Friday, 02 April 2010 00:00
With the House of Representatives passing a health care bill, we are on the path to getting some kind of national health care plan; socialized medicine, with all the attending horror stories, bureaucratic bungling, mismanagement, and corruption the Tea Party protestors fear. What avenue undertaken by government on a large scale is not utterly festooned with these things? But for the sake of future historians, let’s acknowledge that this revolution in health care is because the current system is awful. It has bankrupted families and contributed to the malpractice that kills and injures more Americans than the Vietnam War.
Putting aside all the horror stories, just look at our health care system in its workday mode. I currently take a “maintenance drug.” That means a medication that requires multiple prescription refills; a medicine that needs to be taken over the course of many months or longer. I’ve had to deal with clerks, billers, pharmacists, multiple doctor’s offices, and medical insurance representatives; been asked to fill out the identical forms I filled out a week earlier; had to repeat myself on the telephone again and again and again and again to employees who spoke broken English, didn’t seem to care what I was saying, or were suffering from some kind of developmental disability; and once spent four minutes and 23 seconds, according to the digital clock, endeavoring to establish the spelling of my last name. Well, you get the picture. None of these efforts were to make arrangements for a heart transplant. They were to obtain a dozen pills that cost pennies to manufacture and are produced with an industrial technique less complex than the one that produces soup crackers. It would have been easier, cheaper, and less time-consuming to “score” some illegal narcotic or prescription drug that had “fallen off the back of a truck” on a street corner.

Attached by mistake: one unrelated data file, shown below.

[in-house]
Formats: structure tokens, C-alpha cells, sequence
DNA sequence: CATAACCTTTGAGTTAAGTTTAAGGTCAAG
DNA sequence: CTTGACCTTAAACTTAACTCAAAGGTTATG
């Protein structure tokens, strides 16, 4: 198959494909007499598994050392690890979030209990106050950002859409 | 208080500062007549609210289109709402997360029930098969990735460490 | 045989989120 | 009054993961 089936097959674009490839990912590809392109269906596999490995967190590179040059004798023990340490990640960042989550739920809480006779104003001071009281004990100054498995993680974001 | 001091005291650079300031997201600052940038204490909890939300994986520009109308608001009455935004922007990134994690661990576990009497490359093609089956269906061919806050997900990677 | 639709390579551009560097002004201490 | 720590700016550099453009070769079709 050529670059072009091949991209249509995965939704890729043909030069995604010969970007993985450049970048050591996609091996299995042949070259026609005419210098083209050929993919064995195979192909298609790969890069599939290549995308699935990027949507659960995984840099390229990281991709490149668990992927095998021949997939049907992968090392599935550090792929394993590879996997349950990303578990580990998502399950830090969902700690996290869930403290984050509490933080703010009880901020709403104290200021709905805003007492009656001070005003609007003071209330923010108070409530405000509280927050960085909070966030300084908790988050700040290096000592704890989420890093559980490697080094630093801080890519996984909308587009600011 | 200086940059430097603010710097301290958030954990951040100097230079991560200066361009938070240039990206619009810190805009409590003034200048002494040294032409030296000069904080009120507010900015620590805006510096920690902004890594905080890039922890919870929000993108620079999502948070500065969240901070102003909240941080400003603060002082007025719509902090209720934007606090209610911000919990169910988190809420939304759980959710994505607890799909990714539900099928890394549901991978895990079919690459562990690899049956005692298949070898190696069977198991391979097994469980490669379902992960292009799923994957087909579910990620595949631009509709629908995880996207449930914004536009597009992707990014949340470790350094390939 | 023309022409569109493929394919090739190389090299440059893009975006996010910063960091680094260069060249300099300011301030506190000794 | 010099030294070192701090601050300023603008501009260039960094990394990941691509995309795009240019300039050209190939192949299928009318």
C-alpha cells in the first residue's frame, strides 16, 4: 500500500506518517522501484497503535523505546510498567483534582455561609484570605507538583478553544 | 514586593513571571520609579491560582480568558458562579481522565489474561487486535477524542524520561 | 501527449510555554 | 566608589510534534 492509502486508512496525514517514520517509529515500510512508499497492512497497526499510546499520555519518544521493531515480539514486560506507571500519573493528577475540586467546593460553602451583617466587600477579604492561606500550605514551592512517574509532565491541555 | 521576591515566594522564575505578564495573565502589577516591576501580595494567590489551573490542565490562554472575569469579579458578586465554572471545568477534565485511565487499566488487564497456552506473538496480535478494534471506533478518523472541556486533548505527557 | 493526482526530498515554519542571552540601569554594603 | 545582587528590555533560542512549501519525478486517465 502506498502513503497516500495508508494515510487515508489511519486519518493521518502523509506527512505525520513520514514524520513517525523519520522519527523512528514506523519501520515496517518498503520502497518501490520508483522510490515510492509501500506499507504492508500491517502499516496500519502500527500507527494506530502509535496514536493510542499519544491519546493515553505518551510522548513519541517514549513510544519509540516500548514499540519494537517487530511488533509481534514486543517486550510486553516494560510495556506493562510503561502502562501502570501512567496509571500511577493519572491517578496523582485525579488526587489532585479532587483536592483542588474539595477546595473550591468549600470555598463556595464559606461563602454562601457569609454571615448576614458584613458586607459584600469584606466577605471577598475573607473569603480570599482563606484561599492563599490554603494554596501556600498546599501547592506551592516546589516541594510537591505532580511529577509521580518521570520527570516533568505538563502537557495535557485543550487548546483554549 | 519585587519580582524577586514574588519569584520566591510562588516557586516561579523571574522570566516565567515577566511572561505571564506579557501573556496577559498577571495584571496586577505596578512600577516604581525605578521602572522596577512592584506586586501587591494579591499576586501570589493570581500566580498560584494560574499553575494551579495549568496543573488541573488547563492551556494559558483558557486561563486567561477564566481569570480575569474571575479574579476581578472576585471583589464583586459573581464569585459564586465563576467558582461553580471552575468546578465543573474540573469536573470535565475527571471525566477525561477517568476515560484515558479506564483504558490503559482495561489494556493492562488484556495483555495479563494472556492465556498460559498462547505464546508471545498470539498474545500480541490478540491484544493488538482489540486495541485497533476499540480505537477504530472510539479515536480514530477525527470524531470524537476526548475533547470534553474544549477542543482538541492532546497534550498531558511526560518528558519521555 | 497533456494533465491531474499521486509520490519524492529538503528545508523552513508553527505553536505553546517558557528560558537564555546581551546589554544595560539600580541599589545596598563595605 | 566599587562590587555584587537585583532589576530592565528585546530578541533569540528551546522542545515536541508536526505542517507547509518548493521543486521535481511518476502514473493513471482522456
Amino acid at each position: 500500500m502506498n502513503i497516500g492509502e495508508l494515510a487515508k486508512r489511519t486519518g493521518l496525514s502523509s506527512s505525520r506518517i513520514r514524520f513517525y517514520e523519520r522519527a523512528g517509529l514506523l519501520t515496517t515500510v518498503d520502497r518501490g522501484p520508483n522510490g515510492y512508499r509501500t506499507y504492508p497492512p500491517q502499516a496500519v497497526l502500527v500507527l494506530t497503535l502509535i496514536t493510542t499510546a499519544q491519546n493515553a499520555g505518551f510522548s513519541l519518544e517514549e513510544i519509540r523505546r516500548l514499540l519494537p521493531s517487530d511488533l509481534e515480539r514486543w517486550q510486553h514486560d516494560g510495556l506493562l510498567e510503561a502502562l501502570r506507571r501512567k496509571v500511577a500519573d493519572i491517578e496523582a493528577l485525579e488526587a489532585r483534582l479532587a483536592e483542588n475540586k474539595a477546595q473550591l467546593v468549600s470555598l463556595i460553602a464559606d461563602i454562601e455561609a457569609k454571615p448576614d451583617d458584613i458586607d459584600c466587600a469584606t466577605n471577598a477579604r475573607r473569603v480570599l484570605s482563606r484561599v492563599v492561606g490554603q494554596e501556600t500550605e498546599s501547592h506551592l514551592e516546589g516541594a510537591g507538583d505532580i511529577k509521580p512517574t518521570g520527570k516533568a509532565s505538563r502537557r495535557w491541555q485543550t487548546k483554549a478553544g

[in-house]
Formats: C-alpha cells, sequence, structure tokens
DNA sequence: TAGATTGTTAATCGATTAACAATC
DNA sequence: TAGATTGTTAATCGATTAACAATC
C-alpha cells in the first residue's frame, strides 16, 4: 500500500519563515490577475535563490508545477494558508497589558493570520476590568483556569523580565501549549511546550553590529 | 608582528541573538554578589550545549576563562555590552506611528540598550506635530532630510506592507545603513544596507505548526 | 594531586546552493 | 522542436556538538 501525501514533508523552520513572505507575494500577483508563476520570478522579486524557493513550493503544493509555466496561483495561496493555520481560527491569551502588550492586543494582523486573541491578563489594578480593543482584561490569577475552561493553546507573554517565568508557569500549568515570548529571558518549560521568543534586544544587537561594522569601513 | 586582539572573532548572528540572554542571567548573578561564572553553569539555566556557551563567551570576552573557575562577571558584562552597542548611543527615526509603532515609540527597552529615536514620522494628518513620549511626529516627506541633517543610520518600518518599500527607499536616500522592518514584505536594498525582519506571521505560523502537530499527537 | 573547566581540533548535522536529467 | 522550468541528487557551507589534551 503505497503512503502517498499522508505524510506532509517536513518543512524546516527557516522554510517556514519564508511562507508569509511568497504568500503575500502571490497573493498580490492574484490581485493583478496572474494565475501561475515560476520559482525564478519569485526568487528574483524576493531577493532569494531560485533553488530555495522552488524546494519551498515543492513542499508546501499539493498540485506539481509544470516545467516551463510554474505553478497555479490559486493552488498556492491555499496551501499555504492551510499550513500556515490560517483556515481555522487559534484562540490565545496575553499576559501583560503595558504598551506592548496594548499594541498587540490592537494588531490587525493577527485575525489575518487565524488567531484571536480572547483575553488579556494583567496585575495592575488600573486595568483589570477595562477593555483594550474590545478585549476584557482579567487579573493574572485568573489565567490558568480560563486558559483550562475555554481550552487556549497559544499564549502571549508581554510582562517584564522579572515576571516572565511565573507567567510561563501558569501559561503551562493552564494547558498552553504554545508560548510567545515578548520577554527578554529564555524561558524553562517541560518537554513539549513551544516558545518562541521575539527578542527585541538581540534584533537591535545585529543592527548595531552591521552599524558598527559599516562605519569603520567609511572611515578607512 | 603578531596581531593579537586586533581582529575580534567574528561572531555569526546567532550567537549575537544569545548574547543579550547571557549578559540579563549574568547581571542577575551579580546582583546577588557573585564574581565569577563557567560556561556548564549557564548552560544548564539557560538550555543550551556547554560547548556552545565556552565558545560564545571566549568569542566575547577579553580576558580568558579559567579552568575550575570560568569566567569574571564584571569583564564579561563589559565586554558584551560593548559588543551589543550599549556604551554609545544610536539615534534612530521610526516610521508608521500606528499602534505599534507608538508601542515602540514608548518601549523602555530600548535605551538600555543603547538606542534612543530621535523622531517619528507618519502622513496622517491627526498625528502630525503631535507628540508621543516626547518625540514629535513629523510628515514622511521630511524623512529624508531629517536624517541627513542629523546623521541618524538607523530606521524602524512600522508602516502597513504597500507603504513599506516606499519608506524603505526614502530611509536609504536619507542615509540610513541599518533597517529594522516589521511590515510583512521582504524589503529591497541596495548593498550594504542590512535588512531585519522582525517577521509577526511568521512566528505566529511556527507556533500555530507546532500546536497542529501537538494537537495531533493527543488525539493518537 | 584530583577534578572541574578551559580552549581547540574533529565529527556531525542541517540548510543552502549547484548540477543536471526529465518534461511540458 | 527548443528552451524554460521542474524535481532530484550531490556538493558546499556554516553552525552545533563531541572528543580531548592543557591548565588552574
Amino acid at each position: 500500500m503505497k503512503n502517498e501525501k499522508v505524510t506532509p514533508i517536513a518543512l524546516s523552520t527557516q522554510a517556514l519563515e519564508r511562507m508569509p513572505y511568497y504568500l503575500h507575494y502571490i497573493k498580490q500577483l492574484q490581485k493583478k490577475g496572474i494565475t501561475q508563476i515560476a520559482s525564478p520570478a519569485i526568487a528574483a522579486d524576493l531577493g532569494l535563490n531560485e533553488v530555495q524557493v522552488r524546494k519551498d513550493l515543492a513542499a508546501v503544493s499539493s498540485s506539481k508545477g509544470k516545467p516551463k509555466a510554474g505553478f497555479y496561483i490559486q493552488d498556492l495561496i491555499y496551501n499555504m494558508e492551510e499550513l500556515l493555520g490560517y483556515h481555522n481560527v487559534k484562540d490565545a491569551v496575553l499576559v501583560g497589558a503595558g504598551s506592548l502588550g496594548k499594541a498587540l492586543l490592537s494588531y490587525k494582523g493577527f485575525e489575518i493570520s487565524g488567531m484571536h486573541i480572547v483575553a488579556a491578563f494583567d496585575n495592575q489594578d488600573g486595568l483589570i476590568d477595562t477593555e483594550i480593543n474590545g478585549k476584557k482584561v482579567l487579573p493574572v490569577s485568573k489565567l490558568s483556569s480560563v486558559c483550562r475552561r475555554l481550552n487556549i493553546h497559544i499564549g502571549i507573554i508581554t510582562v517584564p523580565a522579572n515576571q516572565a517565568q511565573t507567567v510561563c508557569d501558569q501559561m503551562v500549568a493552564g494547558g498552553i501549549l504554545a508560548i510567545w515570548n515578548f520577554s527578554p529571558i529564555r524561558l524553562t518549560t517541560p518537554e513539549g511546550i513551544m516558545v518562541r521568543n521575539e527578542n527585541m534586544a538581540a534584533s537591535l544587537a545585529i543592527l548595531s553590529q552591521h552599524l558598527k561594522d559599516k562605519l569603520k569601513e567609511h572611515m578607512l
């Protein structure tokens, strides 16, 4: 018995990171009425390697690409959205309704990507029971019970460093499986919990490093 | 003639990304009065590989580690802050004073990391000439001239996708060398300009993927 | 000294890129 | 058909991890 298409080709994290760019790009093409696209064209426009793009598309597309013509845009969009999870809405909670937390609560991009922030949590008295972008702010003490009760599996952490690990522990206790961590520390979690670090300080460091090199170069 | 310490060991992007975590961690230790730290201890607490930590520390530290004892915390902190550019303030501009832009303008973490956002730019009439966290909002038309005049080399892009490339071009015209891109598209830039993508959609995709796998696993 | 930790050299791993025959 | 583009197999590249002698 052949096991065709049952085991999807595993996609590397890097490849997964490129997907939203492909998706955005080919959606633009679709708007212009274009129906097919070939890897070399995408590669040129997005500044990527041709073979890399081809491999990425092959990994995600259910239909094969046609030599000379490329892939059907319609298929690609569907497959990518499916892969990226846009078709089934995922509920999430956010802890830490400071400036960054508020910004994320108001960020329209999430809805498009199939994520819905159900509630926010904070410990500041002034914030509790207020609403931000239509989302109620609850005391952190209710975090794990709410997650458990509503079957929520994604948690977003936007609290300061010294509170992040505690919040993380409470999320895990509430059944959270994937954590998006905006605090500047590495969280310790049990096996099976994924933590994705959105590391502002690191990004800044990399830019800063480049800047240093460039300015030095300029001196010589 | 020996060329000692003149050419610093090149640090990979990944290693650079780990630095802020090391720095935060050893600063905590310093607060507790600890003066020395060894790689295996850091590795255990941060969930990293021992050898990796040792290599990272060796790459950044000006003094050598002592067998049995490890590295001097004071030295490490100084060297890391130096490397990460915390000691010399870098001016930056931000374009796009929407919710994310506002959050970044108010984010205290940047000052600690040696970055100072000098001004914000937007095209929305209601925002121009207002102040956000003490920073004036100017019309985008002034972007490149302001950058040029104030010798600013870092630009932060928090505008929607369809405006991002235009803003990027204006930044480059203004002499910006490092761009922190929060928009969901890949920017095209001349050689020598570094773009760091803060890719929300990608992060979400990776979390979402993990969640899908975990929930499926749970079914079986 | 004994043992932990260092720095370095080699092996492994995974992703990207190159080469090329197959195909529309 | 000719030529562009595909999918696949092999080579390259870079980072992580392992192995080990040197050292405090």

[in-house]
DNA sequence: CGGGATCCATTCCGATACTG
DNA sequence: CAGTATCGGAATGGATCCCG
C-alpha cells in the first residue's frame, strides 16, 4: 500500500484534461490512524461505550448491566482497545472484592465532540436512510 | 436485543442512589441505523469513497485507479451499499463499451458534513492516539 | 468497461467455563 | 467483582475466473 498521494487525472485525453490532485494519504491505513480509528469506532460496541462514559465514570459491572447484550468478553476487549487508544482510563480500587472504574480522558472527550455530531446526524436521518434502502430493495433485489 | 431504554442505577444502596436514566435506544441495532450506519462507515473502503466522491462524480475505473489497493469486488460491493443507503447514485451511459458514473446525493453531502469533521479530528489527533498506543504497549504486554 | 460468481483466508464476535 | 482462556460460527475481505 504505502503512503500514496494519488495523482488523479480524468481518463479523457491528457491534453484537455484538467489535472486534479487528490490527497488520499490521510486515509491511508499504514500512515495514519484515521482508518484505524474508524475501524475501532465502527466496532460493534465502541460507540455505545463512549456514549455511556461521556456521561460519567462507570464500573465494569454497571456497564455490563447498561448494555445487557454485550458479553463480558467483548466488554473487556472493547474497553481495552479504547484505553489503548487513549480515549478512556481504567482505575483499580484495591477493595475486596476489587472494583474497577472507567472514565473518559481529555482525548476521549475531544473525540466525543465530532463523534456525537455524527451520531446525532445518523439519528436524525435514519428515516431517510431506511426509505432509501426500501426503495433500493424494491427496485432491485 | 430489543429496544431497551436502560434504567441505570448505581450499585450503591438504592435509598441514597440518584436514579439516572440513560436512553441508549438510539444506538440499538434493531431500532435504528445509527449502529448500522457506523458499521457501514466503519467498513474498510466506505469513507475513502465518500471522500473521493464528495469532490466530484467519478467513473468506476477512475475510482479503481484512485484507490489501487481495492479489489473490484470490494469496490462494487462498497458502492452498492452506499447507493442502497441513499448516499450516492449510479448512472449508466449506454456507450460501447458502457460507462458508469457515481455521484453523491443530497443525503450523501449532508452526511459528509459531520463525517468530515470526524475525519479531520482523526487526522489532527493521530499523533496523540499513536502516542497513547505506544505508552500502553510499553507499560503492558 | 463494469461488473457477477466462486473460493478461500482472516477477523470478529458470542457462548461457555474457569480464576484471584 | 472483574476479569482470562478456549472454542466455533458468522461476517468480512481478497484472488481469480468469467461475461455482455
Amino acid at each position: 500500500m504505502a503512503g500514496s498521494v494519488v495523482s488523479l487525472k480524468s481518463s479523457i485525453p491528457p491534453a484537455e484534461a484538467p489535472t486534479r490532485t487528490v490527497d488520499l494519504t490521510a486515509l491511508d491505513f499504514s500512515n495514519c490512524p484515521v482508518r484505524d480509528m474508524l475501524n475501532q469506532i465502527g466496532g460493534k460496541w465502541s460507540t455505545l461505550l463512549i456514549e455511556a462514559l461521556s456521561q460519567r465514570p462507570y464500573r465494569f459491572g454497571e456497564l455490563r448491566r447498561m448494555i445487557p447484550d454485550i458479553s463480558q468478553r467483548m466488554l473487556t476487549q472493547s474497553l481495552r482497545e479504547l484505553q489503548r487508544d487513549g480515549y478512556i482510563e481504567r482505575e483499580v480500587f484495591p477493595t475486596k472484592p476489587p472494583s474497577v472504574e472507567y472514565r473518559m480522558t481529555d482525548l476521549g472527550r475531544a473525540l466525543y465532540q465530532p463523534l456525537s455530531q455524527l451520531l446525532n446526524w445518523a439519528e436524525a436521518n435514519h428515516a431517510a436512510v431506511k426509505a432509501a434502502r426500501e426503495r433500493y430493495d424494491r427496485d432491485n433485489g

We will indeed get socialized medicine. All of the people I dealt with will then be unionized civil servants. No wonder increasing numbers of people obtain drugs illegally, purchase their medication in Mexico, and have their elective surgery in Costa Rica.
Socialized medicine will do little for the image of government. I mean, tens of thousands of Americans home school their kids because they are convinced that it’s the only way they will get a decent education. Tens of thousands of Americans own firearms, registered or otherwise, because they are convinced that it’s the only way they will be safe in their homes and businesses. I’d hate to think of people scrubbing-up for surgery in the living room, anatomy text in hand, or establishing a neighborhood apothecary in their garage.
Finally, I don’t claim to have the answer to our health care problems. It’s a complex issue and probably entails a multiplicity of solutions. I do know, however, that replacing money-hungry corporate bureaucracies with power-crazed governmental bureaucracies is not one of them.
(Mr. Manton is vice president of the Levittown Historical Society. The views expressed in this letter are his and not necessarily those of the Levittown Historical Society.)